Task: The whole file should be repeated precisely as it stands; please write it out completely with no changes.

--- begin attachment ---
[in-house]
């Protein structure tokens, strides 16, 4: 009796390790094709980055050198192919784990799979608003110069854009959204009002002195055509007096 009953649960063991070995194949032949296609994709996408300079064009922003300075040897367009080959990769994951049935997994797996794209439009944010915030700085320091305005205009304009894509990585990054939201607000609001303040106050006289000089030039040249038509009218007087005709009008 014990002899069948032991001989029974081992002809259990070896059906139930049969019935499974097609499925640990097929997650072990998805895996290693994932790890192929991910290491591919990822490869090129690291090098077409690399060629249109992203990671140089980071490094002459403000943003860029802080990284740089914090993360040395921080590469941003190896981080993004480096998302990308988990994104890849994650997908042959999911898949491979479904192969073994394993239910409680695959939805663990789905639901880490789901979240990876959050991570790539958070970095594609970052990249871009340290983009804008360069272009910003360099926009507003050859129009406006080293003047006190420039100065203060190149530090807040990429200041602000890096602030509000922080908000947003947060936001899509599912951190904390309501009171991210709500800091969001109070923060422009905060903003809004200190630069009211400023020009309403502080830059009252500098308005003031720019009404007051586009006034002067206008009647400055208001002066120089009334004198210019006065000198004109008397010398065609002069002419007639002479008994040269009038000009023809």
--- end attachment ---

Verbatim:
[in-house]
């Protein structure tokens, strides 16, 4: 009796390790094709980055050198192919784990799979608003110069854009959204009002002195055509007096 009953649960063991070995194949032949296609994709996408300079064009922003300075040897367009080959990769994951049935997994797996794209439009944010915030700085320091305005205009304009894509990585990054939201607000609001303040106050006289000089030039040249038509009218007087005709009008 014990002899069948032991001989029974081992002809259990070896059906139930049969019935499974097609499925640990097929997650072990998805895996290693994932790890192929991910290491591919990822490869090129690291090098077409690399060629249109992203990671140089980071490094002459403000943003860029802080990284740089914090993360040395921080590469941003190896981080993004480096998302990308988990994104890849994650997908042959999911898949491979479904192969073994394993239910409680695959939805663990789905639901880490789901979240990876959050991570790539958070970095594609970052990249871009340290983009804008360069272009910003360099926009507003050859129009406006080293003047006190420039100065203060190149530090807040990429200041602000890096602030509000922080908000947003947060936001899509599912951190904390309501009171991210709500800091969001109070923060422009905060903003809004200190630069009211400023020009309403502080830059009252500098308005003031720019009404007051586009006034002067206008009647400055208001002066120089009334004198210019006065000198004109008397010398065609002069002419007639002479008994040269009038000009023809």